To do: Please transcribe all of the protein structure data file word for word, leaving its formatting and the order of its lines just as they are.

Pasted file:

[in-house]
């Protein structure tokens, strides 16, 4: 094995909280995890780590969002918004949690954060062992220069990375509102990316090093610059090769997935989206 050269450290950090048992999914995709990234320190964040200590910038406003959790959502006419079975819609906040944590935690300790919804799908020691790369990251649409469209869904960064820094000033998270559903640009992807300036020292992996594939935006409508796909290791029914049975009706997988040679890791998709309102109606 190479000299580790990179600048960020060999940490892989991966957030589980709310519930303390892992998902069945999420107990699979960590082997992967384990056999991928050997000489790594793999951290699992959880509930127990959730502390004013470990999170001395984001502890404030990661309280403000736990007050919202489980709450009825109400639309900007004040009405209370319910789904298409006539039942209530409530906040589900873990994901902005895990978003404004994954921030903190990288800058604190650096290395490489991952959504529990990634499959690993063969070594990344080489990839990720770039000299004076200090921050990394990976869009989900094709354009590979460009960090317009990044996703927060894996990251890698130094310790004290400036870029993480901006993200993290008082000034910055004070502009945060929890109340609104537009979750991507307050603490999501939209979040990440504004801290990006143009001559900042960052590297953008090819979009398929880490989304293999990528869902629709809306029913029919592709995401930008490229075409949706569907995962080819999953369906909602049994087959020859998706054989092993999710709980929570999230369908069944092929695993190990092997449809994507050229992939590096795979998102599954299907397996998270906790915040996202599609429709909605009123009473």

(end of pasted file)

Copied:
[in-house]
């Protein structure tokens, strides 16, 4: 094995909280995890780590969002918004949690954060062992220069990375509102990316090093610059090769997935989206 050269450290950090048992999914995709990234320190964040200590910038406003959790959502006419079975819609906040944590935690300790919804799908020691790369990251649409469209869904960064820094000033998270559903640009992807300036020292992996594939935006409508796909290791029914049975009706997988040679890791998709309102109606 190479000299580790990179600048960020060999940490892989991966957030589980709310519930303390892992998902069945999420107990699979960590082997992967384990056999991928050997000489790594793999951290699992959880509930127990959730502390004013470990999170001395984001502890404030990661309280403000736990007050919202489980709450009825109400639309900007004040009405209370319910789904298409006539039942209530409530906040589900873990994901902005895990978003404004994954921030903190990288800058604190650096290395490489991952959504529990990634499959690993063969070594990344080489990839990720770039000299004076200090921050990394990976869009989900094709354009590979460009960090317009990044996703927060894996990251890698130094310790004290400036870029993480901006993200993290008082000034910055004070502009945060929890109340609104537009979750991507307050603490999501939209979040990440504004801290990006143009001559900042960052590297953008090819979009398929880490989304293999990528869902629709809306029913029919592709995401930008490229075409949706569907995962080819999953369906909602049994087959020859998706054989092993999710709980929570999230369908069944092929695993190990092997449809994507050229992939590096795979998102599954299907397996998270906790915040996202599609429709909605009123009473």